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Condors and Lead

Condor #318 on his nest at Pinnacles National Park. Photo by Gavin Emmons
Figure 1. Condor #318 on his nest at Pinnacles National Park. Photo by Gavin Emmons
Lead object found in condor #318, confirmed to be .22 caliber bullet.
Figure 2. Lead object found in condor #318, confirmed to be .22 caliber bullet.
.22 caliber lead bullet recovered from condor #318. Photo by Zeka Kuspa
Figure 3. .22 caliber lead bullet recovered from condor #318. Photo by Zeka Kuspa

Ventana Wildlife Society believes that hunters and ranchers have a strong tradition of wildlife conservation ethics. We promote the use of non-lead ammunition because of the effect of lead on California Condors and other wildlife.

How does lead poisoning happen in condors and other scavenging birds anyway? Scavengers eat many different types of animals, some of which are shot with lead projectiles. Animals either left behind in the field, such as ground squirrels and coyotes, or animals shot and unable to be recovered, contain lead fragments left behind in the shot animal. Animals shot with shotgun pellets are also available to scavengers as well as waterfowl depending on where the shooting takes place. Condors and other wildlife often ingest large chunks of flesh and sometimes bone and cannot distinguish between a tiny lead fragment from a bullet versus a pebble for example. Once ingested, the digestive system interacts with the lead bullet which leaches the lead into the bloodstream of the animal that ingested it. Lead in blood rises dramatically after ingestion of a lead object and within days the animals feels the effects. Lead poisoning is an awful way to die because it paralyzes the digestive system often killing the animal slowly through starvation. If any of this is new to you or you are skeptical, please do your own research and start by reviewing the links, video, etc. at the bottom of this page.

The literature linking lead poisoning in condors to lead from spent ammunition is strong. In fact, we have contributed some of it. But what really convinces us is the direct evidence we have seen during our 15 years of managing the central California Condor population. As a recent example, a 10 year-old male condor (#318, Figure 1) died in November 2012 after ingesting a lead .22 caliber bullet, presumably while feeding on a carcass. The bird was found in San Benito County barely alive and unable to feed or use its legs to stand. Despite valiant efforts, veterinarians could not save him. Cause of death, through necropsy, was determined to be lead toxicosis. A radiograph showed multiple metal fragments and a bullet-shaped object in the digestive tract (Figure 2). The object was removed and determined to be a .22 caliber lead bullet (Figure 3).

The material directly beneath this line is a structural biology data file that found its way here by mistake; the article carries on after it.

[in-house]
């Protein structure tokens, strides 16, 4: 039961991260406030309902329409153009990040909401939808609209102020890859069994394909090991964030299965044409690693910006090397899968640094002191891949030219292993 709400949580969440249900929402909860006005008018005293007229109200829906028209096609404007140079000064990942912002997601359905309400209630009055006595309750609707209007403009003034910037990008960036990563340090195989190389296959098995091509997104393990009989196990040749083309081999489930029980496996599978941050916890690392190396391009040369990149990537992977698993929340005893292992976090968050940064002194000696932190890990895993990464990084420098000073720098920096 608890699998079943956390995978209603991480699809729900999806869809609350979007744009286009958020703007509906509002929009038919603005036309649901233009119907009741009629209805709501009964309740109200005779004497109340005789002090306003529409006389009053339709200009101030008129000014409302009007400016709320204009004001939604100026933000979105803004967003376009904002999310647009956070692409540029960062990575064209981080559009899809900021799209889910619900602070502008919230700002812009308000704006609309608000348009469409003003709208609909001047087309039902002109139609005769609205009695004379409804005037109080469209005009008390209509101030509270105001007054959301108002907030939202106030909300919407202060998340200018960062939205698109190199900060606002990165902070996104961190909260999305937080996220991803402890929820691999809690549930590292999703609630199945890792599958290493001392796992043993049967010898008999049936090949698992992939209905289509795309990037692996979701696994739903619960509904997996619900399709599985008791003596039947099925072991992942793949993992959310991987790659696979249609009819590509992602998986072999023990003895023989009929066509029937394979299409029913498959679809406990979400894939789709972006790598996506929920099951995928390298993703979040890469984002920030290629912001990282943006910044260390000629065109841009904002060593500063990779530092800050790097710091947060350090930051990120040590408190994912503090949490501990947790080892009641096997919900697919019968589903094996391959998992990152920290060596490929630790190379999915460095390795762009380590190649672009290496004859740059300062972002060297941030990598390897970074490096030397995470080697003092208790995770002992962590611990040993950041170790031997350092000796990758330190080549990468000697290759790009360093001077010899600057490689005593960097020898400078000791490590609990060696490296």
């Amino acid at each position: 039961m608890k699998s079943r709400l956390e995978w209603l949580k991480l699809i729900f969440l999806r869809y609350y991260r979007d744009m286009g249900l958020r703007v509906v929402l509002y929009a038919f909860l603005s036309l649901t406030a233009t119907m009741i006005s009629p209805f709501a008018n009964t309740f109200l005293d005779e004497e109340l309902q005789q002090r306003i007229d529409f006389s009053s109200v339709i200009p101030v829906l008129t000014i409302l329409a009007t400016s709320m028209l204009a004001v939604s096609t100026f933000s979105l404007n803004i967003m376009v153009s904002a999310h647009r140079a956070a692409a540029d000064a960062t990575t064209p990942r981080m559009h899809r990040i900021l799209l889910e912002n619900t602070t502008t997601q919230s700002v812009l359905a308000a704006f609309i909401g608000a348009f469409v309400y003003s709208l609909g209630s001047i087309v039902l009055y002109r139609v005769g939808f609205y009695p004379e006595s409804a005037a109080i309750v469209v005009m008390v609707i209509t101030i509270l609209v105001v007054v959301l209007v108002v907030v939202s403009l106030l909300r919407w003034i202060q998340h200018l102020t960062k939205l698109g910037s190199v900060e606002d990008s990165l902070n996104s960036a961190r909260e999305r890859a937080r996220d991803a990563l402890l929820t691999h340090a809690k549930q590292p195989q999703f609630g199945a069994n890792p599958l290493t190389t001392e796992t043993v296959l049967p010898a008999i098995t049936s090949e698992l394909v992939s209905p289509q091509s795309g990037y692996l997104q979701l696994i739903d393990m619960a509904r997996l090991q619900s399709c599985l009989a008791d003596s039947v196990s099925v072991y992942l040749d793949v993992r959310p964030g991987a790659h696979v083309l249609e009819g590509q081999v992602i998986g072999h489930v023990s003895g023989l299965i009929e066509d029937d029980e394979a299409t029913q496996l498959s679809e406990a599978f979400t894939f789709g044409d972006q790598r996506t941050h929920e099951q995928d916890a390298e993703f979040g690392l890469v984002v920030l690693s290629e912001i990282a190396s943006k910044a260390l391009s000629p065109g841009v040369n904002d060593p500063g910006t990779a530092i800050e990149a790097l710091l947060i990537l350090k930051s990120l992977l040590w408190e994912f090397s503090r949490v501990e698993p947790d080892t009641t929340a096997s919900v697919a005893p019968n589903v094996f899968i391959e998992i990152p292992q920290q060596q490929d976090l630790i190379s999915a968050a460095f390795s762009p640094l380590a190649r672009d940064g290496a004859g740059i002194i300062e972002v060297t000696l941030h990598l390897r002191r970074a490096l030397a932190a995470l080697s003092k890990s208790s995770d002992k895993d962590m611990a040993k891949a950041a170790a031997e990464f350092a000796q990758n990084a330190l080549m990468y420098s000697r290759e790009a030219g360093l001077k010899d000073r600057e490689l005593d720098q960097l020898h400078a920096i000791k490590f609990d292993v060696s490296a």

The death of condor #318 is a huge loss for the central California population. This bird was a breeding male, the first at Pinnacles National Park in more than 100 years. With only a few breeding pairs established in the region, his loss leaves a void which might not be quickly filled. His surviving mate has left the breeding territory, and it is not clear if and when she will pair with another condor and breed again. The loss of even a small number of breeding pairs, and the offspring they produce, puts the entire population at risk.

We thank the many hunters who participated in our free non-lead ammunition program. We raised more than $50,000 in 2012 to support local hunters making the switch through this program, and we hope to raise more funds to continue in 2013. We greatly appreciate the 221 hunters who completed our online survey. For a summary report of the 2012 free non-lead ammunition program, including results of the survey, click here.


Frequently Asked Questions about condors

View the trailer of Scavenger Hunt, a documentary film about condors and lead

Selected Literature on the Effects of Lead on Condors and Other Wildlife

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Watch Condors and Lead on PBS. See more from Oregon Field Guide.